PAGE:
If you're poor and live in the South, you might want to check that federal income tax return very carefully before sending it off to the Internal Revenue Service.

A study by the General Accounting Office found that 47 percent of randomly audited taxpayers over the past three years live in 11 Southern states. Overall, in the South and nationwide, more than 85 percent of those audited randomly had incomes below $25,000.The number of taxpayers selected at random for audits is small, compared with the total number of IRS audits. During the 1994-1996 tax years, for example, the GAO said only 2,961 of the 5.6 million returns audited were selected at random.

Random audits are restricted to groups the IRS has suspicions about, one of which comprises low-income working families who claim the earned income tax credit. To qualify for that credit, a couple with one child must earn less than $25,760, with virtually no interest or other unearned income.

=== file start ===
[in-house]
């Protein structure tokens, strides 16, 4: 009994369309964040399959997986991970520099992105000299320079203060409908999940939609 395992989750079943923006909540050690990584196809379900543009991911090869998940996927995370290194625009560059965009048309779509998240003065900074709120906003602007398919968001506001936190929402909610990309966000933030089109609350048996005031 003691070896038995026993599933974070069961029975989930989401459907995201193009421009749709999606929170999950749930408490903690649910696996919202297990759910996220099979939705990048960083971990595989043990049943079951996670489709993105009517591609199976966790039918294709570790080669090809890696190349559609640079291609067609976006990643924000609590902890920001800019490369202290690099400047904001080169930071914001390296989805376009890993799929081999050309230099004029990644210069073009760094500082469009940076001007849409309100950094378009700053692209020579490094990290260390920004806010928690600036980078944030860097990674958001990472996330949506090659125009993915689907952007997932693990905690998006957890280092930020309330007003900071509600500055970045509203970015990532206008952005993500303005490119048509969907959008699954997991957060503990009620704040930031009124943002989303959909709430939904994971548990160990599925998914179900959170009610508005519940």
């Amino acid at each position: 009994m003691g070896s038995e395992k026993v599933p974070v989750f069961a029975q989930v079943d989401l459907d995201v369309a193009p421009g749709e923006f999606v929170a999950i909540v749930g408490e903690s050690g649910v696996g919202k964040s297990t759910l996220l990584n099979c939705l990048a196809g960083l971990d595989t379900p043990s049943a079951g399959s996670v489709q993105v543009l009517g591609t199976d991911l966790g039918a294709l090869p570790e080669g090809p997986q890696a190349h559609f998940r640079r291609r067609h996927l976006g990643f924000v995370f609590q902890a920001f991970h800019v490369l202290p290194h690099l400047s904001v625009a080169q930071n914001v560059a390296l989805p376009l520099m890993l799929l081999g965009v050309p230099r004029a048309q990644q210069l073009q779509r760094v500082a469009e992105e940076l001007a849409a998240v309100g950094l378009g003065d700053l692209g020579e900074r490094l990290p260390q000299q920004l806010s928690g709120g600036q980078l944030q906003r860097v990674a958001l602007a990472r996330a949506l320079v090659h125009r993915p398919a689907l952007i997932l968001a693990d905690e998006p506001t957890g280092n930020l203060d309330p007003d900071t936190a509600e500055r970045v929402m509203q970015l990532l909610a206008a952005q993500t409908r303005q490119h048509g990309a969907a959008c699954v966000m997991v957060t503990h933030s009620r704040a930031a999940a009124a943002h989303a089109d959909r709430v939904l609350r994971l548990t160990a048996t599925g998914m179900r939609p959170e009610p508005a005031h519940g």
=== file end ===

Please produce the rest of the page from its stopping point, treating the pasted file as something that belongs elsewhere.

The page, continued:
"The emphasis on attacking the poor is unconscionable," said Sen. Paul Coverdell, R-Ga., who requested the GAO study. "You can't help but conclude that they've decided if they go after somebody who's defenseless, it's easier."

But House Speaker Newt Gingrich, R-Ga., and other prominent Republicans repeatedly have attacked the earned income tax program as a prime example of fraud and abuse in government. Last April, the Treasury Department reported that 26 percent of claims for the benefit - $4.4 billion worth - went to unqualified recipients. Gingrich has even suggested abolishing inheritance taxes, the lost revenue recouped by tightening the earned income tax program.

Agency officials contend the 2,961 random audits weren't truly random.